Employers that opt out of Obamacare can expect to pay $173.33 per employee per month in 2015.

And those that offer plans that are considered too pricey or inadequate should plan to fork over $260 per employee per month.

Those are the figures contained in a new report from Mercer projecting the costs to employers that fail to offer insurance to workers in 2015, or whose plans do not meet the Patient Protection and Affordable Care Act’s (PPACA’s) standards for affordability or minimum value.

The report also looked at deductibles and out-of-pocket costs for several models of health plans.

PPACA’s “play or pay” mandate, officially known as the Employer Shared Responsibility provision, requires employers with more than 50 full-time employees to make a payment if they do not provide health care coverage to most of their employees. The provision goes into effect on Jan. 15, 2015. For employers who offer coverage that does not meet minimum standards of affordability or value, there is also a penalty.

Mercer’s report noted that the IRS has not yet announced these monthly costs for 2015, but said its analysts had come up with projections based on IRS data and the final regulations released by the U.S. Department of Health and Human Services.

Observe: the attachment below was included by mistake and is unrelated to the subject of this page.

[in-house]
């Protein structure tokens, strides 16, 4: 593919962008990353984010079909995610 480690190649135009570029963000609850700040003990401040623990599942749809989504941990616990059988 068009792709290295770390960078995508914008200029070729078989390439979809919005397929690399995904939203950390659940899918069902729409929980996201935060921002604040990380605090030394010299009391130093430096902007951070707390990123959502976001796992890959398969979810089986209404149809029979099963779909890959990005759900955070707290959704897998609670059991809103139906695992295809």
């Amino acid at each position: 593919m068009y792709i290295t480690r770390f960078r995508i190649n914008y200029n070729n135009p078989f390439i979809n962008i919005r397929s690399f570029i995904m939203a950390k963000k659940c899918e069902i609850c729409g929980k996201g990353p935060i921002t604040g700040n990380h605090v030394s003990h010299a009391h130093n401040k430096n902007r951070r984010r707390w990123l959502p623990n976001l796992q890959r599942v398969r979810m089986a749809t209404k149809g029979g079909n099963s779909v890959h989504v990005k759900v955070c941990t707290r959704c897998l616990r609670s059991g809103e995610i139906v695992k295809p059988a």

The assessments will increase over time, because they will be adjusted for inflation each year.

The Mercer report also calculated the 2015 out-of-pocket maximums for employer-sponsored health plans to be $6,600 for individual enrollees and $13,200 for family coverage. These numbers do not include group health plans grandfathered in by PPACA rules.

In addition, the report looked at 2015 limits for high-deductable health plans and health savings accounts. The analysis concluded that minimum annual deductibles for employer-sponsored HDHPs will be $1,300 for individual plans and $2,600 for family plans. Out-of-pocket costs will be capped at $6,450 for individuals and $12,900 for families.

The maximum tax-deductible HSA contributions in 2015 will be $3,350 for individuals and $6,650 for family plans, the Mercer study said.

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